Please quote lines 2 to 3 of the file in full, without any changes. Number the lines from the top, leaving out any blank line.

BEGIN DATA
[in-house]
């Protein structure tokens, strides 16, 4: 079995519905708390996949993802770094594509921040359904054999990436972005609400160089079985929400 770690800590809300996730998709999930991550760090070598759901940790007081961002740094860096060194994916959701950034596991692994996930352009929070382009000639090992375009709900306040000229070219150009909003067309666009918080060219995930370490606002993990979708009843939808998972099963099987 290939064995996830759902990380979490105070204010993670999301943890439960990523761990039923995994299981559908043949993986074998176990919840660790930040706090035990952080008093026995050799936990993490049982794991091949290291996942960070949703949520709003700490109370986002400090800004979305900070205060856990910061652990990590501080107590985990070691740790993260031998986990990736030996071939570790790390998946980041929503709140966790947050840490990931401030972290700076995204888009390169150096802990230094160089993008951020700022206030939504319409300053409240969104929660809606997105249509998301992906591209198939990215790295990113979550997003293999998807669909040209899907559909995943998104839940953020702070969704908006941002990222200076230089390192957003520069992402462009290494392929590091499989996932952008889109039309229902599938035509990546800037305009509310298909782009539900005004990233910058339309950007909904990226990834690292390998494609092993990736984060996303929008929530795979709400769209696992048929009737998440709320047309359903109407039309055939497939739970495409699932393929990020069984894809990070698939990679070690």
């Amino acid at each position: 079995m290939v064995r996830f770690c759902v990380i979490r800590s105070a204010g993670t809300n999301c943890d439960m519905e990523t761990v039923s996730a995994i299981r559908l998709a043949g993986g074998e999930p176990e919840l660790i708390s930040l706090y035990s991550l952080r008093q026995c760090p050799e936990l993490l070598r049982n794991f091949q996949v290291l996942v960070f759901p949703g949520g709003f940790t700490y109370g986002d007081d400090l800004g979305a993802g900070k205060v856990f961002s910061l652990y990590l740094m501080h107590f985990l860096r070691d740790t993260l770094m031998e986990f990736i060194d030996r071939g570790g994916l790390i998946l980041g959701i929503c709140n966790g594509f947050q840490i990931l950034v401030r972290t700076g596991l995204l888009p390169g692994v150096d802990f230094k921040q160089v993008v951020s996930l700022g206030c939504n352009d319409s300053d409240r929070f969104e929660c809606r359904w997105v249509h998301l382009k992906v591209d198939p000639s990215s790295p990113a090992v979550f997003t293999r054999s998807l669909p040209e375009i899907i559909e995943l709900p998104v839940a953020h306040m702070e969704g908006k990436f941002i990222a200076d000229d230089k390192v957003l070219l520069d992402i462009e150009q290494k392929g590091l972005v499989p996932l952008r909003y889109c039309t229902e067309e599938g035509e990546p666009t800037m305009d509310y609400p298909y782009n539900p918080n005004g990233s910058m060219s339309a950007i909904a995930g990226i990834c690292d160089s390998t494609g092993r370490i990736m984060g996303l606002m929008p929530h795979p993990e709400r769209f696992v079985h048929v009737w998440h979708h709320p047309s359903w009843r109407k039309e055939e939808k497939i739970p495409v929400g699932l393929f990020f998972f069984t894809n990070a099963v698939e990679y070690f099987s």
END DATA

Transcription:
């Protein structure tokens, strides 16, 4: 079995519905708390996949993802770094594509921040359904054999990436972005609400160089079985929400 770690800590809300996730998709999930991550760090070598759901940790007081961002740094860096060194994916959701950034596991692994996930352009929070382009000639090992375009709900306040000229070219150009909003067309666009918080060219995930370490606002993990979708009843939808998972099963099987 290939064995996830759902990380979490105070204010993670999301943890439960990523761990039923995994299981559908043949993986074998176990919840660790930040706090035990952080008093026995050799936990993490049982794991091949290291996942960070949703949520709003700490109370986002400090800004979305900070205060856990910061652990990590501080107590985990070691740790993260031998986990990736030996071939570790790390998946980041929503709140966790947050840490990931401030972290700076995204888009390169150096802990230094160089993008951020700022206030939504319409300053409240969104929660809606997105249509998301992906591209198939990215790295990113979550997003293999998807669909040209899907559909995943998104839940953020702070969704908006941002990222200076230089390192957003520069992402462009290494392929590091499989996932952008889109039309229902599938035509990546800037305009509310298909782009539900005004990233910058339309950007909904990226990834690292390998494609092993990736984060996303929008929530795979709400769209696992048929009737998440709320047309359903109407039309055939497939739970495409699932393929990020069984894809990070698939990679070690």
């Amino acid at each position: 079995m290939v064995r996830f770690c759902v990380i979490r800590s105070a204010g993670t809300n999301c943890d439960m519905e990523t761990v039923s996730a995994i299981r559908l998709a043949g993986g074998e999930p176990e919840l660790i708390s930040l706090y035990s991550l952080r008093q026995c760090p050799e936990l993490l070598r049982n794991f091949q996949v290291l996942v960070f759901p949703g949520g709003f940790t700490y109370g986002d007081d400090l800004g979305a993802g900070k205060v856990f961002s910061l652990y990590l740094m501080h107590f985990l860096r070691d740790t993260l770094m031998e986990f990736i060194d030996r071939g570790g994916l790390i998946l980041g959701i929503c709140n966790g594509f947050q840490i990931l950034v401030r972290t700076g596991l995204l888009p390169g692994v150096d802990f230094k921040q160089v993008v951020s996930l700022g206030c939504n352009d319409s300053d409240r929070f969104e929660c809606r359904w997105v249509h998301l382009k992906v591209d198939p000639s990215s790295p990113a090992v979550f997003t293999r054999s998807l669909p040209e375009i899907i559909e995943l709900p998104v839940a953020h306040m702070e969704g908006k990436f941002i990222a200076d000229d230089k390192v957003l070219l520069d992402i462009e150009q290494k392929g590091l972005v499989p996932l952008r909003y889109c039309t229902e067309e599938g035509e990546p666009t800037m305009d509310y609400p298909y782009n539900p918080n005004g990233s910058m060219s339309a950007i909904a995930g990226i990834c690292d160089s390998t494609g092993r370490i990736m984060g996303l606002m929008p929530h795979p993990e709400r769209f696992v079985h048929v009737w998440h979708h709320p047309s359903w009843r109407k039309e055939e939808k497939i739970p495409v929400g699932l393929f990020f998972f069984t894809n990070a099963v698939e990679y070690f099987s």